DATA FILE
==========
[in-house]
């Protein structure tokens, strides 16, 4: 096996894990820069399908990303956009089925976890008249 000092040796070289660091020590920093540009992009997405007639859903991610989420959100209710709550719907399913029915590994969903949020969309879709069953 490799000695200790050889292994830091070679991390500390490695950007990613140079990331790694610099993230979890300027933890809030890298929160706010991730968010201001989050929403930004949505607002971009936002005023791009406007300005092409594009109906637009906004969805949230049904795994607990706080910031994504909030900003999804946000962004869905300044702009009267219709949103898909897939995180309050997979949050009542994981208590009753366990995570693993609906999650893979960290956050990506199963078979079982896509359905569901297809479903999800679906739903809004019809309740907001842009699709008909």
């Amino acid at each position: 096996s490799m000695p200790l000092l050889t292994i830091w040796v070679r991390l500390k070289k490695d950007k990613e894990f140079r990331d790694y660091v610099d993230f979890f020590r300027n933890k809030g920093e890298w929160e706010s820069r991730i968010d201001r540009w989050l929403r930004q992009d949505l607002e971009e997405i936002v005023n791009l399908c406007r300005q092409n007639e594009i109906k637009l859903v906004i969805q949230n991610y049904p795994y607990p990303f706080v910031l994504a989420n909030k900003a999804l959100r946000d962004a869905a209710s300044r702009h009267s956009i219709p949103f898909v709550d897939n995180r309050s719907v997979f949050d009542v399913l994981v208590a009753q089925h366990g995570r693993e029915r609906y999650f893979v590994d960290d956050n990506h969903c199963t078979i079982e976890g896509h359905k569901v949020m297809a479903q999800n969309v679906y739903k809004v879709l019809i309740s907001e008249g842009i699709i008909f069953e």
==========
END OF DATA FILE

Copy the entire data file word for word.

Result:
[in-house]
């Protein structure tokens, strides 16, 4: 096996894990820069399908990303956009089925976890008249 000092040796070289660091020590920093540009992009997405007639859903991610989420959100209710709550719907399913029915590994969903949020969309879709069953 490799000695200790050889292994830091070679991390500390490695950007990613140079990331790694610099993230979890300027933890809030890298929160706010991730968010201001989050929403930004949505607002971009936002005023791009406007300005092409594009109906637009906004969805949230049904795994607990706080910031994504909030900003999804946000962004869905300044702009009267219709949103898909897939995180309050997979949050009542994981208590009753366990995570693993609906999650893979960290956050990506199963078979079982896509359905569901297809479903999800679906739903809004019809309740907001842009699709008909």
């Amino acid at each position: 096996s490799m000695p200790l000092l050889t292994i830091w040796v070679r991390l500390k070289k490695d950007k990613e894990f140079r990331d790694y660091v610099d993230f979890f020590r300027n933890k809030g920093e890298w929160e706010s820069r991730i968010d201001r540009w989050l929403r930004q992009d949505l607002e971009e997405i936002v005023n791009l399908c406007r300005q092409n007639e594009i109906k637009l859903v906004i969805q949230n991610y049904p795994y607990p990303f706080v910031l994504a989420n909030k900003a999804l959100r946000d962004a869905a209710s300044r702009h009267s956009i219709p949103f898909v709550d897939n995180r309050s719907v997979f949050d009542v399913l994981v208590a009753q089925h366990g995570r693993e029915r609906y999650f893979v590994d960290d956050n990506h969903c199963t078979i079982e976890g896509h359905k569901v949020m297809a479903q999800n969309v679906y739903k809004v879709l019809i309740s907001e008249g842009i699709i008909f069953e």